Giorgione, also called Giorgio da Castelfranco , extremely influential Italian painter who was one of the initiators of a High Renaissance style in Venetian art. His qualities of mood and mystery were epitomized in The Tempest (c. 1505), an evocative pastoral scene, which was among the first of its genre in Venetian painting.
Giorgio Barbarelli da Castelfranco was born in a small town just outside of Venice. From an early age he exhibited extraordinary artistic abilities and was sent to Venice be trained under the legendary Renaissance master Bellini. Giorgio was a striking young man, famous for his handsomeness and strength. He earned the nickname "Giorgione" which means "George the Great" in Italian, for his physical beauty and his painting abilities. Giorgione was a master at using a newly developed painting technique called sfumato or chiaroscuro. This technique imparted a dramatic, almost dreamlike luminosity of light for which his masterpieces are famous.
According to art historian and author, Bernhard Berenson, "Giorgione created a demand which other painters were forced to supply at the risk of finding no favor. The older painters accommodated themselves as best they could. One of them indeed, turning toward the new in a way that is full of singular charm, gave his later works all the beauty and softness of the first spring days in Italy. Upon hearing the title of one of Catena's works in the National Gallery, "A Warrior Adoring the Infant Christ," who could imagine what a treat the picture itself had in store for him? It is a fragrant summer landscape enjoyed by a few quiet people, one of whom, in armor, with the glamour of the Orient about him, kneels at the Virgin's feet, while a romantic young page holds his horse's bridle. I mention this picture in particular because it is so accessible, and so good an instance of the Giorgionesque way of treating a subject; not for the story, nor for the display of skill, nor for the obvious feeling, but for the lovely landscape, for the effects of light and color, and for the sweetness of human relations. Giorgione's altar-piece at Castelfranco is treated in precisely the same spirit, but with far more genius.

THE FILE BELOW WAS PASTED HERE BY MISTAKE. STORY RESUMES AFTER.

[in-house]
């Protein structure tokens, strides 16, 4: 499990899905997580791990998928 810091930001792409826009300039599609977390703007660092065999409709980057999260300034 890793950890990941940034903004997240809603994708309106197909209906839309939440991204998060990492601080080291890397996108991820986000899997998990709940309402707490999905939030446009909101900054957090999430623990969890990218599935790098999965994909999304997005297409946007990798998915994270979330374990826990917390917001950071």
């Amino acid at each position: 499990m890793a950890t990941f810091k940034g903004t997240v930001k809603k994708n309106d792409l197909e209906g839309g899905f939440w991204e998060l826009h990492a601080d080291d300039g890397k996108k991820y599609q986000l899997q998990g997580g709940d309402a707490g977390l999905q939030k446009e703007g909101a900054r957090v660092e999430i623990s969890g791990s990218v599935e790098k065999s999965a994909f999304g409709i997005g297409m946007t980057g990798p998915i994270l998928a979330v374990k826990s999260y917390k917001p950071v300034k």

The young painters had no chance at all unless they undertook at once to furnish pictures in Giorgione's style. But before we can appreciate all that the younger men were called upon to do, we must turn to the consideration of that most wonderful product of the Renaissance and of the painter's craft—the Portrait."
The suggestion of melancholy, perhaps also longing, is a strong theatrical element in almost all of his work. Giorgione's Pastoral Symphony, circa 1508, is one of the greatest masterpieces of the High Renaissance. The artist died of plague at the height of his fame in 1510.